And in a few cases, it seems like a few of you understand me better than a few people who know me in real life.

So why didn't I ask?

Because in my head, I couldn't think of how to ask without sounding egotistical. All who-wants-to-meet-me-ish.

But in a way I guess that's what it is, right? And... I guess I shouldn't really care if it comes off that way, because what I'm really saying, is that I want to meet you.

So... if you're interested in an in-person get-together, email me at kyfirewife@gmail.com with the following info:

name / blogger name
blog / website (if you have one - not all of my followers do)
your general location (be as specific or general as you feel comfortable)
ideas for what to do (lunch? shopping? what?)

Knowing that, at least as far as I can tell, most of my readers are not from Kentucky, I am not at all opposed to a roadtrip (the voice in my head just went "Roadtrip! Woo hoo!"), so I'll see where most of the interested readers are from and we'll pick a general destination from there, so hopefully the most people will be able to attend.

Whether I get two responses or twenty, we'll see where this leads. Hopefully it leads to meeting at least a couple of you in real life!

Thanks for checking in!

Tuesday, May 17, 2011

Girls' Day in Indy

This past Saturday was... terrific!

I met up with fellow bloggers Candace (from New Adventures of the Princess & the Peanut) & Steph (from Plan B) for a girls' day in Indianapolis.

Candace & I have known each other since childhood, and she remains one of my oldest & dearest friends.
Candace & Steph

Steph connected with me thru blogging, by way of Candace's blog. Since then we have become Facebook friends, shared a few emails, and basically just came to realize that we have a ton in common, and she's become a good friend, although until Saturday one I only knew online.

A month or so ago (maybe two months now?) the idea was thrown out for the three of us to get together, since we have this common friend-blog-friend thread. We all enthusiastically agreed, and despite the fact that we each live in separate states  from one another (three friends, three different states), we agreed on a destination and made plans.

Candace met me at a gas station off the highway, and we rode together to Circle Centre Mall, where we both met Steph in real person for the first time.
Me & Steph

Lunch at Hard Rock followed, where we ended up chatting it up for over three hours!

After Hard Rock we headed back to the Mall for some shopping. A few hours (and some new clothes) later, we made tentative plans for a future outing (in a different state, mind you, LOL), then Candace & I parted ways with Steph and headed for home.

And while that's the nuts & bolts of our girls' day, this post really doesn't do it justice. It was truly one of the most fun, relaxing, refueling days I've had in a long time.

Yes, refueling. I think that is the word I will use to describe that day. I came home refueled.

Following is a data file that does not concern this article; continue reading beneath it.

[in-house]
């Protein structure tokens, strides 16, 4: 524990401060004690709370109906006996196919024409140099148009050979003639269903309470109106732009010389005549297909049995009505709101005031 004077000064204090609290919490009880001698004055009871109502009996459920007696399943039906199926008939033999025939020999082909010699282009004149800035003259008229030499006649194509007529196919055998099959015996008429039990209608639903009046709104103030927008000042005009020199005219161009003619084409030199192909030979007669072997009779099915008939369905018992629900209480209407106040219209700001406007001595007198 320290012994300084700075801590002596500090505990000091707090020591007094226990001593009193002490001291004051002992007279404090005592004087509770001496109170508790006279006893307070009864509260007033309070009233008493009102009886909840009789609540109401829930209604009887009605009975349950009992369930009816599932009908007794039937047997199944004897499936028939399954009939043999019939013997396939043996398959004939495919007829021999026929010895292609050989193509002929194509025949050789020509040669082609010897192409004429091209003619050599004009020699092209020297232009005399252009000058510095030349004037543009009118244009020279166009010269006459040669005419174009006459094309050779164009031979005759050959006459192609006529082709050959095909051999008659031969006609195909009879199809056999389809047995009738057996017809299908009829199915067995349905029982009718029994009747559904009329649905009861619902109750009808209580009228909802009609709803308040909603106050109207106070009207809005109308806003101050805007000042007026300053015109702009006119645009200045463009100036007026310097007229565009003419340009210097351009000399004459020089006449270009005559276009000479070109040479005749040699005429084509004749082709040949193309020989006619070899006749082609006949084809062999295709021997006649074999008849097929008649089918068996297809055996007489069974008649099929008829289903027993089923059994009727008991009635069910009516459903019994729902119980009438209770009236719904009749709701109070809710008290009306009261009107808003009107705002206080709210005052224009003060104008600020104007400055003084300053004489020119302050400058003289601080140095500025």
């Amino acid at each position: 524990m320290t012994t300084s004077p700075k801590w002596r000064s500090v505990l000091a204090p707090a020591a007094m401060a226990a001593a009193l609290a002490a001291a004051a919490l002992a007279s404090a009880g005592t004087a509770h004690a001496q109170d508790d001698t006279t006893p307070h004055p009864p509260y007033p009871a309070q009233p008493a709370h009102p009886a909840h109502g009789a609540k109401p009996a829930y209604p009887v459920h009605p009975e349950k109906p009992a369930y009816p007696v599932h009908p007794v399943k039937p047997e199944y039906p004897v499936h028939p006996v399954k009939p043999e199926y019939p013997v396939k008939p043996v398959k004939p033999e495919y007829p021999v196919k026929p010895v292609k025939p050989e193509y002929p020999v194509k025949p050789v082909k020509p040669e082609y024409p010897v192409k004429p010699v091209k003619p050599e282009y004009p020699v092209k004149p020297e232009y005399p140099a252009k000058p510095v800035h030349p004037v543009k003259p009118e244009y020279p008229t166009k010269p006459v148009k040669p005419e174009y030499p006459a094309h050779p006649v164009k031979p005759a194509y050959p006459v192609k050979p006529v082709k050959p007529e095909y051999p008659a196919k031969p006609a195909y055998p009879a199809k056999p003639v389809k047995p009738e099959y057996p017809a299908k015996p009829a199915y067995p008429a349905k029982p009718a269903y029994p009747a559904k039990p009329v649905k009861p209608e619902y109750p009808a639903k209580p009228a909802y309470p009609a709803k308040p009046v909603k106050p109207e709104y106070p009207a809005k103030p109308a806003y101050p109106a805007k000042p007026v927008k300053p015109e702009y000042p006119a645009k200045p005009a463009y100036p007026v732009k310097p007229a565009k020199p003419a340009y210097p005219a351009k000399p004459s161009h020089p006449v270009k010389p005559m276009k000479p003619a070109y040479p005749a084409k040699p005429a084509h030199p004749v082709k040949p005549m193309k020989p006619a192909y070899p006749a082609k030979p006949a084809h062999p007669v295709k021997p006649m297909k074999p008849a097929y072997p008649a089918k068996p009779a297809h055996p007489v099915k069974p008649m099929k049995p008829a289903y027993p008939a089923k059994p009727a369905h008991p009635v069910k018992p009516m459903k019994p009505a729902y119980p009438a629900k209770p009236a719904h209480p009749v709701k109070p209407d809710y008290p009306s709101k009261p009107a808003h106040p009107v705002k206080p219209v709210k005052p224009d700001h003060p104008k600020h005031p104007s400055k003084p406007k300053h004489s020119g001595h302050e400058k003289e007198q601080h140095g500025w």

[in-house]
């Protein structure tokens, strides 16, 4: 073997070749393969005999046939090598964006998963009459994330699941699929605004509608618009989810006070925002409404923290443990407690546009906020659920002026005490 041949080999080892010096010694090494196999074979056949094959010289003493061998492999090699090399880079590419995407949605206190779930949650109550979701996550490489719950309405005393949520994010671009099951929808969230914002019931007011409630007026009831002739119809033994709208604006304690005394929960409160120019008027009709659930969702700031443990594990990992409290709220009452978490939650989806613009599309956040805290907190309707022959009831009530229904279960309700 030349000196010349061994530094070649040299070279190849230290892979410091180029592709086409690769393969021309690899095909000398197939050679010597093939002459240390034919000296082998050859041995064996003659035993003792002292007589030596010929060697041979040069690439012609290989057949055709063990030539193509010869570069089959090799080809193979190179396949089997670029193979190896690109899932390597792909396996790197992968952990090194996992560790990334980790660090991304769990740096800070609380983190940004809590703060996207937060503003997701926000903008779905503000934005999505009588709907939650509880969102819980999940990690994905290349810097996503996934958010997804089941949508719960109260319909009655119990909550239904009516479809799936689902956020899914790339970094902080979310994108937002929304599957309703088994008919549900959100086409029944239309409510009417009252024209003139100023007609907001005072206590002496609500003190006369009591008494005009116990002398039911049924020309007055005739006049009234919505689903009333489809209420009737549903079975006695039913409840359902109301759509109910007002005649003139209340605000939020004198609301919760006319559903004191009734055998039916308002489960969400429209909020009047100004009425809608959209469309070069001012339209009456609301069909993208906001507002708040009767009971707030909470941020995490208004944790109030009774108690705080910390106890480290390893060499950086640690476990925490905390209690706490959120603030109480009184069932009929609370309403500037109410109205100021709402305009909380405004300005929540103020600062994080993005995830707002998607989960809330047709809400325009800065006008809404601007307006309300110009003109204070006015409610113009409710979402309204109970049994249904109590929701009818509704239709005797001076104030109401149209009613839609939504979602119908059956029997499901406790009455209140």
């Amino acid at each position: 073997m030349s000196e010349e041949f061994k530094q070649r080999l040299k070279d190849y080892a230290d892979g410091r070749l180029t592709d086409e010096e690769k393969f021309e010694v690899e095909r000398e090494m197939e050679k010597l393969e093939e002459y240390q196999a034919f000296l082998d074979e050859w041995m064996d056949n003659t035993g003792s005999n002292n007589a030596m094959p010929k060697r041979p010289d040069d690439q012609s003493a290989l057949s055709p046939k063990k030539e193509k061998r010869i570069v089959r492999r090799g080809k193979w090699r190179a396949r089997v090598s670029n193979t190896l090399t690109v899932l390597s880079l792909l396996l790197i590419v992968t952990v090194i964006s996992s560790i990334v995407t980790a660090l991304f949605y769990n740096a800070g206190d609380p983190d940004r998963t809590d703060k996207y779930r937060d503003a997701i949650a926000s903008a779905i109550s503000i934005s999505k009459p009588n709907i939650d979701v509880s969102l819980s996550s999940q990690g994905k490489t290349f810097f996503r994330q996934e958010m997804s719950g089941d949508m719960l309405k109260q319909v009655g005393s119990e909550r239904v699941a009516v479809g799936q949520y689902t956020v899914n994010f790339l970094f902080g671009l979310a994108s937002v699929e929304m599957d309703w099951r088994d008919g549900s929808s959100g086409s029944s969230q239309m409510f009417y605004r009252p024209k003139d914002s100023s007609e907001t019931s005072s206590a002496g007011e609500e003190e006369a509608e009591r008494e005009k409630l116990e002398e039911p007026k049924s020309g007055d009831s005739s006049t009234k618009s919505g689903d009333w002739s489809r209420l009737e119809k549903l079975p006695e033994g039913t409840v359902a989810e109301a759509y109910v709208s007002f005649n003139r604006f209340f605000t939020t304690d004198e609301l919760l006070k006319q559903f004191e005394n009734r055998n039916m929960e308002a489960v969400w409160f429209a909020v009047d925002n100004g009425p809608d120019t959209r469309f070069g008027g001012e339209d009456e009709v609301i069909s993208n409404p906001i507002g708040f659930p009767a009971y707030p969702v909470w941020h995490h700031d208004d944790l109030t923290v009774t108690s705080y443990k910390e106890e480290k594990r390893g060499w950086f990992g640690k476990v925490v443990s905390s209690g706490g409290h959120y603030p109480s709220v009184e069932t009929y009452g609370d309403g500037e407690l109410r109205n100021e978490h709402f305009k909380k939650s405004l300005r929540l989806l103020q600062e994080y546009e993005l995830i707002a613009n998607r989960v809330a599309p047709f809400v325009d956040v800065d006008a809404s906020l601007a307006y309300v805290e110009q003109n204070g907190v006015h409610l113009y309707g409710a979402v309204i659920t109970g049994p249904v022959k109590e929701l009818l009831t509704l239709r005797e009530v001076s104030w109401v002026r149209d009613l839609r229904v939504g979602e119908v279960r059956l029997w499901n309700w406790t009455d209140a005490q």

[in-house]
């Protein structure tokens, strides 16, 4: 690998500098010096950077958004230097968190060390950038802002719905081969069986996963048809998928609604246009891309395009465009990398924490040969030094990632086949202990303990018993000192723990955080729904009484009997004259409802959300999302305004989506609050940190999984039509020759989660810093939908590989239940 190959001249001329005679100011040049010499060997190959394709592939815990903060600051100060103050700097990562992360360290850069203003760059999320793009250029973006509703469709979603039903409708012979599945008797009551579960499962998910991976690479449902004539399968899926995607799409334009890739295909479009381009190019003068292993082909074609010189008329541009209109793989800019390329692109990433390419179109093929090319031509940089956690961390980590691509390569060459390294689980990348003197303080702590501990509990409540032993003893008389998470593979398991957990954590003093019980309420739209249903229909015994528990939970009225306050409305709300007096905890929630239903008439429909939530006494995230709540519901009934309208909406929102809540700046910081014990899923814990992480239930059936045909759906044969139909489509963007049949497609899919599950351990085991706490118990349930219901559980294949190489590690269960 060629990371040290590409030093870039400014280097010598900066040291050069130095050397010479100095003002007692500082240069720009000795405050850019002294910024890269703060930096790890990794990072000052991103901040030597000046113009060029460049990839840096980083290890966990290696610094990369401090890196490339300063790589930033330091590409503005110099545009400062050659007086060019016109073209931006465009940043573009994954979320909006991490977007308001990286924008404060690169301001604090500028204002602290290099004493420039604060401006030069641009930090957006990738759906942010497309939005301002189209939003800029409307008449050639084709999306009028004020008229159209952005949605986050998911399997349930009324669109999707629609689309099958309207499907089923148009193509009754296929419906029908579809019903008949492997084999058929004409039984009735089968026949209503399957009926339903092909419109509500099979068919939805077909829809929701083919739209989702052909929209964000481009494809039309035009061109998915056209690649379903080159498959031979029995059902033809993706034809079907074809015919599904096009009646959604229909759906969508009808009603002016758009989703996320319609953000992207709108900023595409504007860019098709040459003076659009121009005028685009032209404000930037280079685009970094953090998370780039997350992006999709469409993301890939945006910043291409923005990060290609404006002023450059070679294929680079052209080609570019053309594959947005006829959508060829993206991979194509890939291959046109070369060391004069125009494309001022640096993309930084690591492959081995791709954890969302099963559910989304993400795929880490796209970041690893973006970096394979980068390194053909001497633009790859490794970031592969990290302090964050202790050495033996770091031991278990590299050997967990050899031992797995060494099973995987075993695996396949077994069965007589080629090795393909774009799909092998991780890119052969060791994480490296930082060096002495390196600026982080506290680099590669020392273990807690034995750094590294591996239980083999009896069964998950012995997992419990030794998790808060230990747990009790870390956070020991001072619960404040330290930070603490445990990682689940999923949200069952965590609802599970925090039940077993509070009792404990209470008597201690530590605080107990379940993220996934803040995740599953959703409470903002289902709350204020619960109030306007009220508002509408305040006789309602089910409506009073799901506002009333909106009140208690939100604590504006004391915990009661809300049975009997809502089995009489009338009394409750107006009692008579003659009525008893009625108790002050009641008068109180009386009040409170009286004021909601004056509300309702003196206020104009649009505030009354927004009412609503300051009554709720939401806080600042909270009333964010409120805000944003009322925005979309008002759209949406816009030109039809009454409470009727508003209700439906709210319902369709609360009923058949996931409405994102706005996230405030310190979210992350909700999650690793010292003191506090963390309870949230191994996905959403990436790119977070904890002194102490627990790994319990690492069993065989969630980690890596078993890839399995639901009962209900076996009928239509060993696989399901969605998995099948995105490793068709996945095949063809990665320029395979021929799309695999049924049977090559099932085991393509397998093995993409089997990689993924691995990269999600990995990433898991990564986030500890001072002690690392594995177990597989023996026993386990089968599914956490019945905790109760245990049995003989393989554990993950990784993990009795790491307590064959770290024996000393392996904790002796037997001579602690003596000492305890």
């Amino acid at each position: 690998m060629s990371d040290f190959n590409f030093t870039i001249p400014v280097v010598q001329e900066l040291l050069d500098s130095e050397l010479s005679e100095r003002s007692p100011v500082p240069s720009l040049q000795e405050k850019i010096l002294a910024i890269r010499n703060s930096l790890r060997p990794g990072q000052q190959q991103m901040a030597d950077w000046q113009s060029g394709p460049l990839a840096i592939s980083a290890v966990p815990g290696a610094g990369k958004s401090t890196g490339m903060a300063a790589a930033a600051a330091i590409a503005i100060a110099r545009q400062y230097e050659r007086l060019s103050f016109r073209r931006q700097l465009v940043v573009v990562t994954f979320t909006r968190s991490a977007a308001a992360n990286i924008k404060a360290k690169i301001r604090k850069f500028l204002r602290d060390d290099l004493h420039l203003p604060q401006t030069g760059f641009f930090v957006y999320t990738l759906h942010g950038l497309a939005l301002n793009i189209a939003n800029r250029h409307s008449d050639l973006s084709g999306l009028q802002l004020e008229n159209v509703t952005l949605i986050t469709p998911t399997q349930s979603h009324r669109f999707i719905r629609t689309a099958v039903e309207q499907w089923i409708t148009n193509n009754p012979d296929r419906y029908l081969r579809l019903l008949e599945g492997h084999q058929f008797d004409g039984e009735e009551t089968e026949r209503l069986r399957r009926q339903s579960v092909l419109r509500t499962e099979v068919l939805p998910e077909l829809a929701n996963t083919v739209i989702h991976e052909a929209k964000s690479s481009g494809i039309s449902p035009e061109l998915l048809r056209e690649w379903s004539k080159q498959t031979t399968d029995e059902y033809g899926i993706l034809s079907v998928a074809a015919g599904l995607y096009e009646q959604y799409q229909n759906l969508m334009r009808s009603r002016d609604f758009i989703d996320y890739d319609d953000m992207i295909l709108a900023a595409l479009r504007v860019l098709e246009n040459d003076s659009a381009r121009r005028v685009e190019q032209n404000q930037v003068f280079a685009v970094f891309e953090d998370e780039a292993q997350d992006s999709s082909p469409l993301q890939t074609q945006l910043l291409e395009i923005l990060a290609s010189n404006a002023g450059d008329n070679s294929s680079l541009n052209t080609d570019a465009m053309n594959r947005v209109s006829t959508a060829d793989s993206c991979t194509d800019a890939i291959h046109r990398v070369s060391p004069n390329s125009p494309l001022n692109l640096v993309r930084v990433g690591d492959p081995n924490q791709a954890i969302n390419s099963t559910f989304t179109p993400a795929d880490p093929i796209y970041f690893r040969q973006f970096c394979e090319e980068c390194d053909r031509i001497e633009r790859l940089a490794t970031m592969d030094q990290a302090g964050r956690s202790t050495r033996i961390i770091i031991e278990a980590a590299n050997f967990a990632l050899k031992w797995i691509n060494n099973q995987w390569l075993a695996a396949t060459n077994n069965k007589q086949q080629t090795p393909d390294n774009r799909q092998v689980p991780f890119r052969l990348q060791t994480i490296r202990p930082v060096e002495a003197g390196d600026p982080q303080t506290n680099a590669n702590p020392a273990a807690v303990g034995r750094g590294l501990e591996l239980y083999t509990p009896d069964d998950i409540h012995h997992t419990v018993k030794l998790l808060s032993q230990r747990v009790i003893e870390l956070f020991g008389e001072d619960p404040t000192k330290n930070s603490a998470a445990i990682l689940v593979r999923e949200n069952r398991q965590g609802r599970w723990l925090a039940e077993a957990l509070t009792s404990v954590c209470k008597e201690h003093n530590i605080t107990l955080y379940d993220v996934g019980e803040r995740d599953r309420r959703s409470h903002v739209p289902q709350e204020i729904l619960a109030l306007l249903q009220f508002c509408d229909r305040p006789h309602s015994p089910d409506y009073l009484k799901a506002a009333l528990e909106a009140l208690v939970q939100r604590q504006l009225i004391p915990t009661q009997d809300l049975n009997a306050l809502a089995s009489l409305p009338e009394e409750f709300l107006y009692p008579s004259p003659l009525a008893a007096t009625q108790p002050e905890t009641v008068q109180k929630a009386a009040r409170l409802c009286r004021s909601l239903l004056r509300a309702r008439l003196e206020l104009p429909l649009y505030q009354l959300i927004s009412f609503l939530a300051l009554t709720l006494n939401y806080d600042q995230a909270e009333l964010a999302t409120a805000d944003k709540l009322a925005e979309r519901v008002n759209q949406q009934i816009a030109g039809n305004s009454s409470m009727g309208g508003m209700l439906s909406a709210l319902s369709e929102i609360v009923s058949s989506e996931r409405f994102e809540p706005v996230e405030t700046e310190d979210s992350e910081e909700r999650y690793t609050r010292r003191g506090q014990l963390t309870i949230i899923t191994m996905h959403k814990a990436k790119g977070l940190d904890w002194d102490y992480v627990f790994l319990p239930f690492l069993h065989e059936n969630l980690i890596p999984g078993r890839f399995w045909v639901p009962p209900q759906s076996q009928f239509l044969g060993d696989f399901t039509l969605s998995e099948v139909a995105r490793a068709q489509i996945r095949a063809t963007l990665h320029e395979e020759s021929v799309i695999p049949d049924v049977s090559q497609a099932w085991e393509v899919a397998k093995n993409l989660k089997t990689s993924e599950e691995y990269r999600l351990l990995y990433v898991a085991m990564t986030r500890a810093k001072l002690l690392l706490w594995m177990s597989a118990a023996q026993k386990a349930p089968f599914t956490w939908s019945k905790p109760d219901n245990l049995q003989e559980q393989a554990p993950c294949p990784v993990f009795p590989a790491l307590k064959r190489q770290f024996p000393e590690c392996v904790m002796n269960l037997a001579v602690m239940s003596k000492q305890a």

Thanks girls! It was truly a pleasure to spend the day with both of you!

And has me brainstorming other ideas for future meetups... more to come!

Friday, May 13, 2011

Friday Fragments

Mommy's Idea


It's been a long week.


FireGirl has been sick most of the week.


And I've gotten very little sleep.


Nothing major. Just a bad cold. Which has now led to her very 1st ear infection.


I feel like I should have more to say, but I'm drawing a blank.


Probably due to exhaustion.


I will say I have super-fun plans for tomorrow. Not sharing yet, but will probably share next week. Hopefully with pics.


Either blogger is having some issues and has deleted my posts from yesterday, or I'm losing my mind.

Either one is a possibility.


Because I very clearly remember pre-writing this Friday Fragments and saving it as a draft, yet when I logged in today, I couldn't find it.


And... I also very clearly remember finally writing an update post on my other blog, and linking to it on my Friday Fragments post, but.... again, no post there either.


Which is so weird, because not only to I very clearly remember writing both posts, not only to I preview posts before I post, I also post and then re-read to make sure they show up. So I am like 99.9% sure that I really did post on my other blog yesterday. Yet it's not showing up.


But I am really super-tired, and it's very possible that I imagined or dreamt the entire thing. Ha!


Have a great weekend!


Monday, May 9, 2011

FireGirl is sick and It's Hot this week (yes, they're related. Sort of)

Last Friday FireGirl started coughing. A little. No biggie.

She's prone to coughing fits. Got it from her momma. Poor baby. But it really wasn't bad, and was her only symptom.

By Saturday night the coughs still weren't bad at all, and were fairly infrequent, but we decided to turn the thermostat up to 72 degrees (because that seems to be the magic temperature that eases her cough), and give her a cough suppressant before bed.

Last night her nose started running. A little. Cough still wasn't bad. But she didn't sleep well, even with the thermostat up, and came into our room just after midnight.

As I put her back into bed, I thought she felt pretty warm, and she actually refused the blanket for being hot, so I gave her some children's acetaminophen.

She slept the rest of the night, although fitfully.

This morning, her nose is running like a faucet, cough is still not bad. And by 8am, she felt warm again. I gave her another dose of acetaminophen and sent some along to the sitter's.